Caitlen Cameron [00:19:32] Okay.

Bobbie Farrell [00:19:32] And she would always be talking about recycling, reusing, not wasting anything. And it was something that I always looked forward to...

Caitlen Cameron [00:19:43] Yeah.

Bobbie Farrell [00:19:43] Because she was a wonderful character, and she had a twin sister who was also in the club...

Caitlen Cameron [00:19:48] Really?

Bobbie Farrell [00:19:48] Who is much more quiet. [laughs].

Caitlen Cameron [00:19:51] Yeah, one always gets the like the outgoing, and one's the quiet one, right?

Bobbie Farrell [00:19:55] [Laughs] Right.

Caitlen Cameron [00:19:59] So what years were you president?

Bobbie Farrell [00:20:00] Oh, I was afraid you were going to ask...

Caitlen Cameron [00:20:02] Oh. I'm sorry.

Bobbie Farrell [00:20:02] If you can take a minute, I can tell you exactly.

Caitlen Cameron [00:20:05] Okay. Alright. Go ahead.

Bobbie Farrell [00:20:09] Oh, I was president from 2001 to 2003...

Caitlen Cameron [00:20:13] Okay.

Bobbie Farrell [00:20:14] And it was just wonderful. Everyone, as I say, was very involved in the club, very kind to other members, and we all just so enjoyed each other's company. We had... The meetings are preceded by lunch...

Caitlen Cameron [00:20:35] Mhm.

Bobbie Farrell [00:20:36] A catered lunch, and we met in members' homes at that time. We weren't such a large group, and many of our members meetings were in members' homes. And so it was just a very special time.

Caitlen Cameron [00:20:50] So as a president during 2001, you said, that was during like September 11. Did that have any effect on anything?

Bobbie Farrell [00:20:59] You know, I think people were aware and were... But I don't remember it having an effect on our group. Yeah, no, I don't.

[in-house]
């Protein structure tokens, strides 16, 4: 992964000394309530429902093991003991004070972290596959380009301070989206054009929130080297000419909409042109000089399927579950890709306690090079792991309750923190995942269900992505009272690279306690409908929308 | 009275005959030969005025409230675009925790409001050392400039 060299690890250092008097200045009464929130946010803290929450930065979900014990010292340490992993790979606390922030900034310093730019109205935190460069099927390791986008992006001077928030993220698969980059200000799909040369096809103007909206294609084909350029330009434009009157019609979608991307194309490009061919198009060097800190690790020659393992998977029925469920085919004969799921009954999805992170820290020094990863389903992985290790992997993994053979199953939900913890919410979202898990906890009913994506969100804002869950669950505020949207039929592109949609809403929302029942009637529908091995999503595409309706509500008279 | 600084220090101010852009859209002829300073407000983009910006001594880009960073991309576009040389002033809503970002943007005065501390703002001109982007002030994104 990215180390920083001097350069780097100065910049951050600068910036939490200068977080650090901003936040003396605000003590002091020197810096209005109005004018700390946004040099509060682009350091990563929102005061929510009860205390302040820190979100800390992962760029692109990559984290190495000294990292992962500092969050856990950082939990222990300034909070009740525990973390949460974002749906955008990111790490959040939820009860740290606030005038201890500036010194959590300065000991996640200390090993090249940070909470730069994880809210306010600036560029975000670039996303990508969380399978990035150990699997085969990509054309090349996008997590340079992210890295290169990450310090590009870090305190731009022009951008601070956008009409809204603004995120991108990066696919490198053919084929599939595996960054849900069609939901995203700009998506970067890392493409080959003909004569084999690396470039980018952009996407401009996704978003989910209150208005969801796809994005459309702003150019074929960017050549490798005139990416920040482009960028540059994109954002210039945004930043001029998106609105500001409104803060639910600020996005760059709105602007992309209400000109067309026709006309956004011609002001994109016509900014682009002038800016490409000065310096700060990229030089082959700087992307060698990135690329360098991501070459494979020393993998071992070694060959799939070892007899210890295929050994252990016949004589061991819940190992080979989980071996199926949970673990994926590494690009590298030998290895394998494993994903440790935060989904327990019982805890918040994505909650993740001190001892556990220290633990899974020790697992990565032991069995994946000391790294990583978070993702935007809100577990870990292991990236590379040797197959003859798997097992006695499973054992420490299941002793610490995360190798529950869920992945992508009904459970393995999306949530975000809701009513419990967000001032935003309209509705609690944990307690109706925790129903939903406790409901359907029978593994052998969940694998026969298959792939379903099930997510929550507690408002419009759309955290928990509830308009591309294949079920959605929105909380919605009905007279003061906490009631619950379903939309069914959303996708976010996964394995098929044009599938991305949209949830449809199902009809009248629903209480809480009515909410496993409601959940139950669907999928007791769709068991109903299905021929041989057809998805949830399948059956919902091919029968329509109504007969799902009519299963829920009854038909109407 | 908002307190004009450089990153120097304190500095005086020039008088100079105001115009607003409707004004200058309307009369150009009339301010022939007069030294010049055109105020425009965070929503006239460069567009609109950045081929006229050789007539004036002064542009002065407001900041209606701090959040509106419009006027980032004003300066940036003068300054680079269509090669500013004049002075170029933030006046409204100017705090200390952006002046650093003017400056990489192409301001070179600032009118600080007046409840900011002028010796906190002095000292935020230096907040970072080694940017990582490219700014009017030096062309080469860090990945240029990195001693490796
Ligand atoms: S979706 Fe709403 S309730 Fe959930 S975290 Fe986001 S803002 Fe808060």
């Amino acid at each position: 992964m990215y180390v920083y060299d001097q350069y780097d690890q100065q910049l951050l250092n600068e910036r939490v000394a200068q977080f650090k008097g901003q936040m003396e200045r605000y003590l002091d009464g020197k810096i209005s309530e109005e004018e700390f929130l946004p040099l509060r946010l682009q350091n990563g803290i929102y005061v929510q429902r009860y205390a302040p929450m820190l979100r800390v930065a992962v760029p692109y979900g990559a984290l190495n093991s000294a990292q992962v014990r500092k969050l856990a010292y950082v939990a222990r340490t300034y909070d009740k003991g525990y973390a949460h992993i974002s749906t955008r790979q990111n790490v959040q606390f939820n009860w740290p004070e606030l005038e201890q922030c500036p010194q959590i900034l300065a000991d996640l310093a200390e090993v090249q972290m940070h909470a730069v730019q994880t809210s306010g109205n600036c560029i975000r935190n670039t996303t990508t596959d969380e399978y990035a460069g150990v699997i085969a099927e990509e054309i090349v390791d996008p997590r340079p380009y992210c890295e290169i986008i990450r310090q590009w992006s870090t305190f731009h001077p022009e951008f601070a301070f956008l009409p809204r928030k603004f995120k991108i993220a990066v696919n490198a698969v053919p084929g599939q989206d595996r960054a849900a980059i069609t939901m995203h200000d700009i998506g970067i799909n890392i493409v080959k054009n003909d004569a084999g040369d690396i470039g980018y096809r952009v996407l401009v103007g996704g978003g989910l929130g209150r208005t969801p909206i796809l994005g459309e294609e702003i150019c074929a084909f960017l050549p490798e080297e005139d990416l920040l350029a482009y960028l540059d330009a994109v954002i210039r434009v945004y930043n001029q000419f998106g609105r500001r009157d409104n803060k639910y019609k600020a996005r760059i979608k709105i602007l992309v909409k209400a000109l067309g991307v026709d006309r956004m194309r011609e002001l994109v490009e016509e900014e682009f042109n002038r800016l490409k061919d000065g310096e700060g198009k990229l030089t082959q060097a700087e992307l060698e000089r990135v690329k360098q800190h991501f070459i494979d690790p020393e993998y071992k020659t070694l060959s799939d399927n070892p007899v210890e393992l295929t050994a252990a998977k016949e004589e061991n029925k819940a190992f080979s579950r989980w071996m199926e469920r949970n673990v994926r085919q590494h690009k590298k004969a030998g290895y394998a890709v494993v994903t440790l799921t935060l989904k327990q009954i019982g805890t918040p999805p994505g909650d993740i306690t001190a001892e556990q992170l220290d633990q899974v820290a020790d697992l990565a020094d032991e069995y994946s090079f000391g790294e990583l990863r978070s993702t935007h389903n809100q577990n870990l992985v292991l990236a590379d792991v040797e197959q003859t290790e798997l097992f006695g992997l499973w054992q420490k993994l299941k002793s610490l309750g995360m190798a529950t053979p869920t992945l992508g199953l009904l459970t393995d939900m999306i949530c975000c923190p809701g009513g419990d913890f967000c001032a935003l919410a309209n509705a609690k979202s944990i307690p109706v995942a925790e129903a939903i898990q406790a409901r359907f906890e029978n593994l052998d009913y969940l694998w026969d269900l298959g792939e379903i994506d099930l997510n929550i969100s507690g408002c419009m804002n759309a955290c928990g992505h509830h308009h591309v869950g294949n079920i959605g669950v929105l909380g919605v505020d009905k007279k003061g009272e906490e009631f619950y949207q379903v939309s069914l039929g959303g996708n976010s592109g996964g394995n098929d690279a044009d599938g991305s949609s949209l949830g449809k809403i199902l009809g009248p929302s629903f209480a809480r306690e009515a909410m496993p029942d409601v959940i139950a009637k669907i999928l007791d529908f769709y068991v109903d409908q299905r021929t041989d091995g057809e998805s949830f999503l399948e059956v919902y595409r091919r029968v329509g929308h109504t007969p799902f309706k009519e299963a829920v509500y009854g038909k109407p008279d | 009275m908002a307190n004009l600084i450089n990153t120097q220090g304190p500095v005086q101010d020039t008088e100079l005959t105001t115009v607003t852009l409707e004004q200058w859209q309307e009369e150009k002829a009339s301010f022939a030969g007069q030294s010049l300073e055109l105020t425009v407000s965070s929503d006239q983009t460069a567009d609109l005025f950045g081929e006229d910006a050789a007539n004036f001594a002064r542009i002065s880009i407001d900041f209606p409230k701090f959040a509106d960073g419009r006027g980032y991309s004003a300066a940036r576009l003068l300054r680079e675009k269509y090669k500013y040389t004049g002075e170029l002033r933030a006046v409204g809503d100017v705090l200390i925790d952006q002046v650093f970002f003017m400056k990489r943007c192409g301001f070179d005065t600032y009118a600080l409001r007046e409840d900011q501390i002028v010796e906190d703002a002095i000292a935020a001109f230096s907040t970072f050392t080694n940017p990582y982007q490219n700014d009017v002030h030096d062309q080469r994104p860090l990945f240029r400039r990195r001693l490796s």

Caitlen Cameron [00:21:19] I just know that was a big time during our country. Like, it was like everybody trying to get together and being like a unity type of thing. so that's why I didn't know if it had an impact.

Bobbie Farrell [00:21:29] Well, it's true in that we did. I think the group is characterized by how we cohere as and enjoy sharing our knowledge and enjoy being with each other and respect each other's talents and skills. So it's just a very special group and thank you. Yeah. Yeah. And I joined in 1994, so it was the early '90s.

Caitlen Cameron [00:21:58] Okay. Wow, so I'm there for quite a while and that's, that's a great impact.

Bobbie Farrell [00:22:06] Yeah. It's, it's been wonderful.

Caitlen Cameron [00:22:10] So I guess. Okay, so I kind of have another question about the club and its impact on the community. So you say you do like programs with the members and for teaching and things like that, but how does the garden club impact on the Shaker community itself?

Bobbie Farrell [00:22:32] Well, I think our biggest impact is our Grove of flowering trees on South Park across from the Shaker Historical Museum. And we have been planting trees there since the 1930s. The club was founded in 1930. Oh, let me see, 1930. And shortly after, we started planting trees, actually on both sides, the Cleveland Heights side and the Shaker side of Horseshoe Lake, and, but it in the '50s we started planting trees in the memory of deceased members. So whenever a member passed away, on our spring, our May meeting, which we call the Cherry Tree Meeting, we'd dedicate it to planting a tree in the Grove for a deceased member or members. And that has been going since the 1950s.

Caitlen Cameron [00:23:37] Wow.

Bobbie Farrell [00:23:38] And I just think it's a wonderful tradition for gardeners and...

Caitlen Cameron [00:23:43] What is that meaning, like the cherry tree meaning, because it has to have some type of impact, right, like on you as a member?